Saturday, July 27, 2013

Yes, Virginia, Unions Are Still Very Much Needed

Sometimes, other people say things so well, one can only point the gentle reader to their words.  This is one of those times:
Contrary to the notion in the Journal Sentinel July 23 editorial that Act 10 means public employee unions "lost many of their reasons for being," Wisconsin's lagging economy since Act 10 underscores exactly why these unions are needed more than ever.

Gov. Scott Walker set out to drive down the standard of living for the hundreds of thousands of Wisconsin citizens who provide public services. He succeeded and, in doing so, took the rest of the state down the drain.

Since Walker took office and immediately "dropped the bomb" on thousands of nurses, teachers, snowplow drivers and janitors, Wisconsin has trailed our neighbors and the national average for job growth. In fact, for most of Walker's time in office, Wisconsin has ranked near the bottom in job creation.

This should be no surprise. Wisconsin's public employees, who work and live in every corner of the state, have lost about $1 billion a year in buying power as a result of Act 10. Unlike wealthier people who have the option of putting a big chunk of their earnings into savings or foreign investments, most hourly workers put most of what they make immediately back into the local economy.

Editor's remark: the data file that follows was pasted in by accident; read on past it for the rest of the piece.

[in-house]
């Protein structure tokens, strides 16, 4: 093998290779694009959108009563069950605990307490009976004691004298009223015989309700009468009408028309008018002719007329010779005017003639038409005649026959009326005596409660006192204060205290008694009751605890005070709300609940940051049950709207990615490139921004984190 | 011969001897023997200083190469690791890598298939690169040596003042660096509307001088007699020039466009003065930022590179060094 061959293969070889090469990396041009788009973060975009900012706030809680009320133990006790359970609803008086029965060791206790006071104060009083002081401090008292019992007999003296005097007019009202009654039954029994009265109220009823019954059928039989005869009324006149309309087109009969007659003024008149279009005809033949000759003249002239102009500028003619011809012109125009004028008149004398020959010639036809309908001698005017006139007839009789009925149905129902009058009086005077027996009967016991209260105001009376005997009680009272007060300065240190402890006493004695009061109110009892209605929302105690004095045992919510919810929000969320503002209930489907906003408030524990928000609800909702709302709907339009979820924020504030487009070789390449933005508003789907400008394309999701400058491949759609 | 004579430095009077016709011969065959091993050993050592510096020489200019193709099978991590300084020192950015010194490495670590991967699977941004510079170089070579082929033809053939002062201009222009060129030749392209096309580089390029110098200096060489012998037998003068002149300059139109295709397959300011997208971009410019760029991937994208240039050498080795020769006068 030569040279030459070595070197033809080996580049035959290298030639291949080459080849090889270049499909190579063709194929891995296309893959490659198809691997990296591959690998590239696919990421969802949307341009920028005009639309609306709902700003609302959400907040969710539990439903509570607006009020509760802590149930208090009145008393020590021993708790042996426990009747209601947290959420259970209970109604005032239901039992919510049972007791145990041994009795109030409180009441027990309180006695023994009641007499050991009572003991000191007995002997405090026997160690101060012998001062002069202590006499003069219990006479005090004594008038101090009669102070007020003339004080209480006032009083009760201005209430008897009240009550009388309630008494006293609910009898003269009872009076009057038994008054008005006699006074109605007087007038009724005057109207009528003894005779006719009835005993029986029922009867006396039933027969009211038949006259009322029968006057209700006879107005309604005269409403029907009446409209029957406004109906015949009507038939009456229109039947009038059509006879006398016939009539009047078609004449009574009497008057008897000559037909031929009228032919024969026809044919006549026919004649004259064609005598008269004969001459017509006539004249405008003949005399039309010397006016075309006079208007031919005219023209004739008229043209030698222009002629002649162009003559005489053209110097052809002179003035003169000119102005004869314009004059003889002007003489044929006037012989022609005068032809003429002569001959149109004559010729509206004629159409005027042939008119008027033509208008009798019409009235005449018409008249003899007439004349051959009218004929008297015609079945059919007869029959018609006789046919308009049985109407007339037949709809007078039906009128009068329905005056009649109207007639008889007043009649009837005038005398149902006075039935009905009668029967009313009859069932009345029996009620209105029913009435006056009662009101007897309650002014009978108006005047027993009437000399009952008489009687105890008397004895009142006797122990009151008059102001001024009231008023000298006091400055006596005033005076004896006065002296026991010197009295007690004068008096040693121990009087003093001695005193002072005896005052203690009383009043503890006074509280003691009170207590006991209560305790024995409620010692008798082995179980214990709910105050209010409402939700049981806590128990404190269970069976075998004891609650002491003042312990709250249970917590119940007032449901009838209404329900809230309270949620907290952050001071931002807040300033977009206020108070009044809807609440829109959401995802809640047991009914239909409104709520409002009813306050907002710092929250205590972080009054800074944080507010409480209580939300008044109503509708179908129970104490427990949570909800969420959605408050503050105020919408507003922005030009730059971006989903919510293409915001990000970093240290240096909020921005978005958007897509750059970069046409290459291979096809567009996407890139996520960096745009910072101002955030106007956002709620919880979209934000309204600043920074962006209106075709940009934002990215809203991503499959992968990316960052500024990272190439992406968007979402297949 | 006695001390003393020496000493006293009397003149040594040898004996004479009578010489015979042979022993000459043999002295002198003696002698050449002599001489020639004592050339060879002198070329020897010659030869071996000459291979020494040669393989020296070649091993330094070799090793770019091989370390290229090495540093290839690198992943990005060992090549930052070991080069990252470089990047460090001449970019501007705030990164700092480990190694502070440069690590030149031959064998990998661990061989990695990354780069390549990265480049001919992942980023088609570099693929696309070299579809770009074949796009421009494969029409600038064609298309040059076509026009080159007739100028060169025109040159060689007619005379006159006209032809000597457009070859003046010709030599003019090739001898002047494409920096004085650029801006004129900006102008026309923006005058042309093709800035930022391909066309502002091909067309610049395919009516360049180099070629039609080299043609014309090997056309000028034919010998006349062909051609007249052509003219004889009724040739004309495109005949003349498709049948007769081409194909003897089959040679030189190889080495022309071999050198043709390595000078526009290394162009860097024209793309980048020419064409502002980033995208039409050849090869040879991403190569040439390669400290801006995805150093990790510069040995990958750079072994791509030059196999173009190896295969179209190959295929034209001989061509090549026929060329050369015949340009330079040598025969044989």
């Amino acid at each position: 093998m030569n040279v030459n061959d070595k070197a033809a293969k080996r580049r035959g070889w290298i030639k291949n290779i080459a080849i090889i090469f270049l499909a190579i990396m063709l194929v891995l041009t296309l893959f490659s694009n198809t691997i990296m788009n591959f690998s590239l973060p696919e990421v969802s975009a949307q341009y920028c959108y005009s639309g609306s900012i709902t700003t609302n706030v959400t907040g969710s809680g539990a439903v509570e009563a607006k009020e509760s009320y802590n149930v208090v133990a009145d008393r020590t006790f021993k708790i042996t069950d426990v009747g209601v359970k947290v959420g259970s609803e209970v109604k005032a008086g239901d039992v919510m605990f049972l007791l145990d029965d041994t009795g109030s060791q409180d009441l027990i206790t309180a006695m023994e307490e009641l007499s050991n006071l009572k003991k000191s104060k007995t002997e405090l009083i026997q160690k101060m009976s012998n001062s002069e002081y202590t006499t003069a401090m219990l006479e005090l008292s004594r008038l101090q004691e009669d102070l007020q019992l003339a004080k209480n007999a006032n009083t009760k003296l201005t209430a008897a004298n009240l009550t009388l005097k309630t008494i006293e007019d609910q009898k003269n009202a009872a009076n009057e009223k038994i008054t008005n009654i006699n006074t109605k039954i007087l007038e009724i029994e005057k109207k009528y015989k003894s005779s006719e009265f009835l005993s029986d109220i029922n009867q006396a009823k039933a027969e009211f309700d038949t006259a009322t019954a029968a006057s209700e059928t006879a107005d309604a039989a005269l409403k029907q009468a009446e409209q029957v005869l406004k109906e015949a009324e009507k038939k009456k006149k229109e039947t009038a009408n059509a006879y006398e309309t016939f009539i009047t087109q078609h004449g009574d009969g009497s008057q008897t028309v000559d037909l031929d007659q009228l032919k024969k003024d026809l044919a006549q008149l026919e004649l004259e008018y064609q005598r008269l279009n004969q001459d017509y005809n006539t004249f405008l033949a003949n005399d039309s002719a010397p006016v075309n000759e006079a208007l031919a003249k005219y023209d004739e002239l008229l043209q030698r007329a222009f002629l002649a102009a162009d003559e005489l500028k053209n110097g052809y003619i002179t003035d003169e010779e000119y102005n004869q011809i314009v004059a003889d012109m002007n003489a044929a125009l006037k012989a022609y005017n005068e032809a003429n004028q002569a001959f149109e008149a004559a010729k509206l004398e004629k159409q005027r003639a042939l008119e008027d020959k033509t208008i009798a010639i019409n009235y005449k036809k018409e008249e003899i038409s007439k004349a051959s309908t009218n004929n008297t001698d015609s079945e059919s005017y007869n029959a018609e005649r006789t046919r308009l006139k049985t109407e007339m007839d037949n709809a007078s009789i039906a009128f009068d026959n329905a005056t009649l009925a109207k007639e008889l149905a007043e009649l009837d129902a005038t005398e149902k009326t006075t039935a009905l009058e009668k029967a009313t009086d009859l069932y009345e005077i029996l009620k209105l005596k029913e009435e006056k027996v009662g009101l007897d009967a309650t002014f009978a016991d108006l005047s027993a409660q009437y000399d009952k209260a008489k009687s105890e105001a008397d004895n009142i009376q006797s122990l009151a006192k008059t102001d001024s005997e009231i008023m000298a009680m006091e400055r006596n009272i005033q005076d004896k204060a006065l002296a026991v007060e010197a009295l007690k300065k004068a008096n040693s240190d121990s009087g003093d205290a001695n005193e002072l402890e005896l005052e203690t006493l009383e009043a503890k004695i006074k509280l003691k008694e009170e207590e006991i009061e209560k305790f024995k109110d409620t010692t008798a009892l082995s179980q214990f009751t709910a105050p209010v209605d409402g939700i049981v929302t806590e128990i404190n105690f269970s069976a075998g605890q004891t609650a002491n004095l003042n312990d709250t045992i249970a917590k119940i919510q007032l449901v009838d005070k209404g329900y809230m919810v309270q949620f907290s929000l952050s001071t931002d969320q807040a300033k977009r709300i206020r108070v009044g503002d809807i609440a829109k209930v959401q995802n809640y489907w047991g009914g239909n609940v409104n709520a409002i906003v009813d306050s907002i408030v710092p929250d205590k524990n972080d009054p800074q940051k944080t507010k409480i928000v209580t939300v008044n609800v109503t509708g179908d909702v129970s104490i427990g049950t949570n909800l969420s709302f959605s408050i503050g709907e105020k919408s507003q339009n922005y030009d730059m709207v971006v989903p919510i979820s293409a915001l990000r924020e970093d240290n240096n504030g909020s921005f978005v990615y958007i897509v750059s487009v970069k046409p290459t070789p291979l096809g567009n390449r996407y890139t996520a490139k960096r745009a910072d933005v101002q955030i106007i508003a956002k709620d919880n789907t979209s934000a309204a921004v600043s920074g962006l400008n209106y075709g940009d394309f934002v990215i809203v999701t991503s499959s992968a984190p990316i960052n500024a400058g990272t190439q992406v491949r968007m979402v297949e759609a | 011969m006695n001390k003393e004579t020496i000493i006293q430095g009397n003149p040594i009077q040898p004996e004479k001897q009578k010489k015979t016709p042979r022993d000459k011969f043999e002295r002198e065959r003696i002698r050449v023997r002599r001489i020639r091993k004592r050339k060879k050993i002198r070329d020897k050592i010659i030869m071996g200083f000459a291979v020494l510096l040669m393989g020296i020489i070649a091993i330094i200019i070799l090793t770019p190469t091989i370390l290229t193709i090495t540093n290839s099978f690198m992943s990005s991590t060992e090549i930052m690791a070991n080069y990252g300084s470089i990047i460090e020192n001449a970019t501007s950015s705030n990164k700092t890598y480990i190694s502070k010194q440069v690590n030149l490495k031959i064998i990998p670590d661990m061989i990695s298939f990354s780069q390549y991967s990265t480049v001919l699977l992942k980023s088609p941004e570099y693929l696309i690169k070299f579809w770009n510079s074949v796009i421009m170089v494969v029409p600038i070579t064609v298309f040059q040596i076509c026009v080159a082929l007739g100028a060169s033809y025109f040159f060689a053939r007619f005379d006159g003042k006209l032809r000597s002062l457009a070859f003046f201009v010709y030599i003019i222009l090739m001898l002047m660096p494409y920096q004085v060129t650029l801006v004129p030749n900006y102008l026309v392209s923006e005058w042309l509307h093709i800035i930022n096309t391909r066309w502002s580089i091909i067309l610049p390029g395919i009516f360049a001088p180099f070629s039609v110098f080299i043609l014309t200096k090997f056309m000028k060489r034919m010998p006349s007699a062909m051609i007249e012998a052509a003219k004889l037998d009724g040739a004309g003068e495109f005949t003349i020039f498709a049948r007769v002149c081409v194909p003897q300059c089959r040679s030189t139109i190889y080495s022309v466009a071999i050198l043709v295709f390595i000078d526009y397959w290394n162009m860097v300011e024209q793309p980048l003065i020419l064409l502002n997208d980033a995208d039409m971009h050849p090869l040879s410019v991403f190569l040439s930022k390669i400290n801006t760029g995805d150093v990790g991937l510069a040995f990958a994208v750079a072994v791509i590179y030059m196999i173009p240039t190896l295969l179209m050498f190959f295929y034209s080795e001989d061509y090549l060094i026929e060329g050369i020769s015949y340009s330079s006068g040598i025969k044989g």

In a consumer society like ours, Walker's austerity policies throw a wet blanket on economic activity. As researcher Jack Norman noted recently about Walker's latest state budget, which doubles down on failed policies: "Wisconsin needed a stimulus. The governor fed us a sedative instead."

Without unions to advocate for fair compensation, safe working conditions and job advancement based on what you know, not who you know, workers have no way to fight back against the lavishly funded corporate agenda of anti-worker politicians such as Walker. This hurts everyone.

As Marquette University professor Paul Secunda noted in this newspaper, Walker's attack on unions went far beyond fiscal concerns. It included punitive measures designed specifically to undermine unions, such as requiring unions to waste resources on annual recertification battles while making certification practically meaningless.

But, like so many of Walker's policies, this just takes us backward to an earlier time.
Read the whole thing here (JSOnline pay wall).

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